MAUI TRAGEDY: For over 40 years, Davis Levin Livingston has represented our friends and neighbors on all the islands and they will be there for you in this hour of tragedy. Click here for more information.

Skip to Content

Performing Unnecessary Procedures Can Be Medical Malpractice


Most negligence cases, including medical malpractice, are usually focused on what the practitioner did not do, and what the doctor could have or should have done differently to prevent injury to the patient. Nonetheless, in some situations, the issue is what the doctor should not have done.

Many doctors are being pulled into court on allegations that the doctor has performed unnecessary procedures. In medical malpractice cases, the plaintiff must prove damages. If the unnecessary procedure causes physical harm to the patient, the damages are easy to assess. If the unnecessary procedure does not cause physical harm to the patient, the damages are more difficult to assess, but they still can exist.

If an unnecessary procedure is performed, especially an invasive one like a heart procedure, the patient could experience emotional distress following the surgery. Further, the patient will be charged for an operation the patient did not need.

In some cases, doctors perform unnecessary procedures based on an honest mistake. In other cases, doctors were negligent in failing to properly research the patients’ condition and properly diagnosis a course of action.

However, doctors also knowingly routinely perform unnecessary procedures in order to avoid medical malpractice cases against them. Known as defensive medicine, ordering tests, procedures or visits that are unnecessary are usually undertaken by doctors to avoid liability in medical malpractice instead of ensuring patient’s benefit. Some argue that this behavior is unethical and may even be unlawful since the doctor’s decision-making is led by fear rather than what is in the best interest of the patient. The results of unnecessary procedures could pose dangerous consequences for patients.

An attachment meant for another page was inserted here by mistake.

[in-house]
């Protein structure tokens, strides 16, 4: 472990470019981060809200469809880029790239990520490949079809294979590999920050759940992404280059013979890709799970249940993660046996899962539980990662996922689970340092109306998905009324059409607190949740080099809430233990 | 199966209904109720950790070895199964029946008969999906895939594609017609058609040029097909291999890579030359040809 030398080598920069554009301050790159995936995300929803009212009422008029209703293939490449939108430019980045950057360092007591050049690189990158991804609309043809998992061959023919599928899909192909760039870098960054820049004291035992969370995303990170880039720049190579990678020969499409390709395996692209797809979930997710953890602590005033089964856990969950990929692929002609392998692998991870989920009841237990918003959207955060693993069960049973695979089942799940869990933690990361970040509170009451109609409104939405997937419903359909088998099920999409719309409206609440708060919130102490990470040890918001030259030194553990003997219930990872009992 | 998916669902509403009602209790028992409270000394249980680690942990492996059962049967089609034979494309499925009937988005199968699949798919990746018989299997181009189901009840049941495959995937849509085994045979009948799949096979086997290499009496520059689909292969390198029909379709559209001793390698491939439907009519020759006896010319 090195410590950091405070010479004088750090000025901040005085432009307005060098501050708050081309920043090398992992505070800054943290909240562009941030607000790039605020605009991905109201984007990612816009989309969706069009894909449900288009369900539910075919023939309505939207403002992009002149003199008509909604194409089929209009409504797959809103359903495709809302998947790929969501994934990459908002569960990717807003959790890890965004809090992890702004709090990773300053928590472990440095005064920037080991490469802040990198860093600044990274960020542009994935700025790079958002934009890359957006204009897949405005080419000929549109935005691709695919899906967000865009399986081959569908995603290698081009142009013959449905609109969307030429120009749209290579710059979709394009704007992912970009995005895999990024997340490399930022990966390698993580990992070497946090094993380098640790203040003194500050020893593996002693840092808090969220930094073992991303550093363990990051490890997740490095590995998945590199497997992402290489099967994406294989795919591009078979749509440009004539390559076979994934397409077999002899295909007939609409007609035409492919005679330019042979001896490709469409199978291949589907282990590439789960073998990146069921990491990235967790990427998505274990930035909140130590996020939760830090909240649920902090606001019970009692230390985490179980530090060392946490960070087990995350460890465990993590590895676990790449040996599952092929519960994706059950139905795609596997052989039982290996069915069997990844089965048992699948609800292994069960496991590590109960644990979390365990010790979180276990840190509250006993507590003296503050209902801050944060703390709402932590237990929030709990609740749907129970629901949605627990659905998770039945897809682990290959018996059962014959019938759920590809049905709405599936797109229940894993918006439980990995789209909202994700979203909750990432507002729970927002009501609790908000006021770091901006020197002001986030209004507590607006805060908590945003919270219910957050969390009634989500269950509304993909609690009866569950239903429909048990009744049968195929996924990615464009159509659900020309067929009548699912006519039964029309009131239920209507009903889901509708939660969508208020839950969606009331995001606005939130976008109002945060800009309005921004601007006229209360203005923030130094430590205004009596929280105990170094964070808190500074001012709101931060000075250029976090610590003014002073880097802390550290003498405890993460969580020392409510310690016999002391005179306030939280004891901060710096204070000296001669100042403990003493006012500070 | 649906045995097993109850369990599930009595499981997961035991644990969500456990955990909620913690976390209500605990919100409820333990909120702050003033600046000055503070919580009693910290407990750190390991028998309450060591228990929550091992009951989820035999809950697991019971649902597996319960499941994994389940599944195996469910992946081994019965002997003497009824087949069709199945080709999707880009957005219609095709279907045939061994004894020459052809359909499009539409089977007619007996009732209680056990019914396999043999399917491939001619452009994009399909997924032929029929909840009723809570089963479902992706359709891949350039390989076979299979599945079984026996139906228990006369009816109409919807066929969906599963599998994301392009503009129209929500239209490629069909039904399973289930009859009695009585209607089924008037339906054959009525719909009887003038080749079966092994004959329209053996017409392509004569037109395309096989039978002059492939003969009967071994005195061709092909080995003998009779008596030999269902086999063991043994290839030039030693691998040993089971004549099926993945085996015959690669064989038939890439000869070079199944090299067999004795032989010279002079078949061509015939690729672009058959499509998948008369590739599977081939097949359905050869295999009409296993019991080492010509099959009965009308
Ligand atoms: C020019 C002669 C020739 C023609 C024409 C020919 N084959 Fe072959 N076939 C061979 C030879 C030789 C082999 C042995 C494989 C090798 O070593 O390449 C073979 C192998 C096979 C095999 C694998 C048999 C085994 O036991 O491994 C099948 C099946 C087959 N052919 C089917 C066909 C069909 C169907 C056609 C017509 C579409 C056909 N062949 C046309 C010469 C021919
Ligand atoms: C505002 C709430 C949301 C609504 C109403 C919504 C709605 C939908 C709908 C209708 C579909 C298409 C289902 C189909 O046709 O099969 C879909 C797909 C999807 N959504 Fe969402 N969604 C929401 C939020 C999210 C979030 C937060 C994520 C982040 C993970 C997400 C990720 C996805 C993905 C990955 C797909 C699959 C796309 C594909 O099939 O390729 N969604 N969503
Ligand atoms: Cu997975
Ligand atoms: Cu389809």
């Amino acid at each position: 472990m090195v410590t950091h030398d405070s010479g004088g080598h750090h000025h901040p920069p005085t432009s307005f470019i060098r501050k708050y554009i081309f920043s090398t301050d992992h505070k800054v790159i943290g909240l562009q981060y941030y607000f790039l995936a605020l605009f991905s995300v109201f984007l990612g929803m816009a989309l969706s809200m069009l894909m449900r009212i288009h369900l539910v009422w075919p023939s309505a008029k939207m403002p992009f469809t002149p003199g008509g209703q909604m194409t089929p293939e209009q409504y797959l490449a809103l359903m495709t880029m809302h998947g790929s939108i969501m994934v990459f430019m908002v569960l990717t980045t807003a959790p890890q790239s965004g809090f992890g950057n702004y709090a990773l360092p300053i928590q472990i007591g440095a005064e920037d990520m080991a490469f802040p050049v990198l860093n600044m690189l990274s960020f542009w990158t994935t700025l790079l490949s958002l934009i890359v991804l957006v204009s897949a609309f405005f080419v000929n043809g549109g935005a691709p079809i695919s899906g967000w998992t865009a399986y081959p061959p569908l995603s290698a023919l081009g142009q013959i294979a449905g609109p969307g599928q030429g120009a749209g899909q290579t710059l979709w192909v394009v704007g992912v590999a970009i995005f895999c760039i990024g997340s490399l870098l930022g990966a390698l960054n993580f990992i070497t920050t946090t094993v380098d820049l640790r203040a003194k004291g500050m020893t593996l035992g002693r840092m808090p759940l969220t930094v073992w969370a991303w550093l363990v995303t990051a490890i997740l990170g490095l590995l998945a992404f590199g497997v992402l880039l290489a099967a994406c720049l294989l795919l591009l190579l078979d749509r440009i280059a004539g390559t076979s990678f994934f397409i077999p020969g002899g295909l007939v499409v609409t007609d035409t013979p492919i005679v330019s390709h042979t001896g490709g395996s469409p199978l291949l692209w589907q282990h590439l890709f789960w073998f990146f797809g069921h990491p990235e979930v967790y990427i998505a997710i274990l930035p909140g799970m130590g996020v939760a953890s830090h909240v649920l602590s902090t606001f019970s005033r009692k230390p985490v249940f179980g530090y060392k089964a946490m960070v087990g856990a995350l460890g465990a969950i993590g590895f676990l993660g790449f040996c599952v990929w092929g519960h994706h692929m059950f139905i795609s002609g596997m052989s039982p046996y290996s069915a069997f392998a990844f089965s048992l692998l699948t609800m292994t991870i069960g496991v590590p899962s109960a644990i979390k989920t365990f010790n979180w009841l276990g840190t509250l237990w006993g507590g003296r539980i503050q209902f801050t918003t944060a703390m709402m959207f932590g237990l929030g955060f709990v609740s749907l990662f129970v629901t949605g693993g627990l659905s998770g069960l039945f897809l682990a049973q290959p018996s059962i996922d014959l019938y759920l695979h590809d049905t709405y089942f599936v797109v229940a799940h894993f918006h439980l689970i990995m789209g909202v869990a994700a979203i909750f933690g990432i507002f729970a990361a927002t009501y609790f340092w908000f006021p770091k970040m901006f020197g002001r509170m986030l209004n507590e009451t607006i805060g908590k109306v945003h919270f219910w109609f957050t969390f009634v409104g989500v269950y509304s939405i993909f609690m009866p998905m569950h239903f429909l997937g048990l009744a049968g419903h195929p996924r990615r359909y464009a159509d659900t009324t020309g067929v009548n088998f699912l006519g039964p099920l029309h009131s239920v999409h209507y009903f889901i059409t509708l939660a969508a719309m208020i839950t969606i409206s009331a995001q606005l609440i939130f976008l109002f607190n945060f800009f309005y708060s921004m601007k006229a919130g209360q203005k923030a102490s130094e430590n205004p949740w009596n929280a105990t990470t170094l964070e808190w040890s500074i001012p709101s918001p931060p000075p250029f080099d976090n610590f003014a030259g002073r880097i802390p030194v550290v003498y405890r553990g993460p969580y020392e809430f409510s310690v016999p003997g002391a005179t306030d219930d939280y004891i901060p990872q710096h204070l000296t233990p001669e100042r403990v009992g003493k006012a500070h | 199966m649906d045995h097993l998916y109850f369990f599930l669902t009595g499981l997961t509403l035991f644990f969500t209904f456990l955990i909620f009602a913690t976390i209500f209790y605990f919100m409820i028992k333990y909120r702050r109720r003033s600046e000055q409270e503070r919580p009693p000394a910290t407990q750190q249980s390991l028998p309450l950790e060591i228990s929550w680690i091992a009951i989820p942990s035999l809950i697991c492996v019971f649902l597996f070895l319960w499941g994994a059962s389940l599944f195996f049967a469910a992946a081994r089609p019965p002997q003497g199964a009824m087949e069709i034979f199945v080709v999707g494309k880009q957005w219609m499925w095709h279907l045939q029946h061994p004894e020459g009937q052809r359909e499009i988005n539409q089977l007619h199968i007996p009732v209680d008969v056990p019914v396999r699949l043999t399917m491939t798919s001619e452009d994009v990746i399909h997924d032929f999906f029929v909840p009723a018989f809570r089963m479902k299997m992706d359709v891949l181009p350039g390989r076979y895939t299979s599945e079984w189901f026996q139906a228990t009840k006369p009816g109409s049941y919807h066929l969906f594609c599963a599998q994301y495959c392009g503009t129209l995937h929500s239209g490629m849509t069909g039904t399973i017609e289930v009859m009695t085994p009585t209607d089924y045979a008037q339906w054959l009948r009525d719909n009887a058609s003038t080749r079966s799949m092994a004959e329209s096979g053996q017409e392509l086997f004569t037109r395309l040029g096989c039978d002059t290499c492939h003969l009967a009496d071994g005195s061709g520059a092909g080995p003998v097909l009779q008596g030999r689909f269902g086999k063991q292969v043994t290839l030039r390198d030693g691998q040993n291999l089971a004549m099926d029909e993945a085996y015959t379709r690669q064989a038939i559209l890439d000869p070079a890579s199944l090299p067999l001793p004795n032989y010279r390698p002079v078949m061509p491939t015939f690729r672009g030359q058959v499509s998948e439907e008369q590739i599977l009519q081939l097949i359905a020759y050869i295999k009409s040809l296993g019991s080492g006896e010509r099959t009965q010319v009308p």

According to a recent article in The New York Times, a nurse in a Florida hospital wrote a letter to the chief ethics officer expressing concern that doctors were performing unnecessary heart procedures on patients who did not need them, putting their lives at risk. The nurse said he deeply cared for his patients and could not stand to continue to see this happening.

After an investigation into the claims, the nurse’s comments were substantiated. Unfortunately, little was done to remedy the high volume of unnecessary procedures, and, the nurse’s contract was not renewed. The nurse feels the hospital retaliated against him for the letter he wrote to the chief ethics officer.

If you learned that a doctor performed an unnecessary procedure on you or someone you know, contact an attorney immediately, even if there are no injuries. The unnecessary procedure may be a valid medical malpractice case against the physician.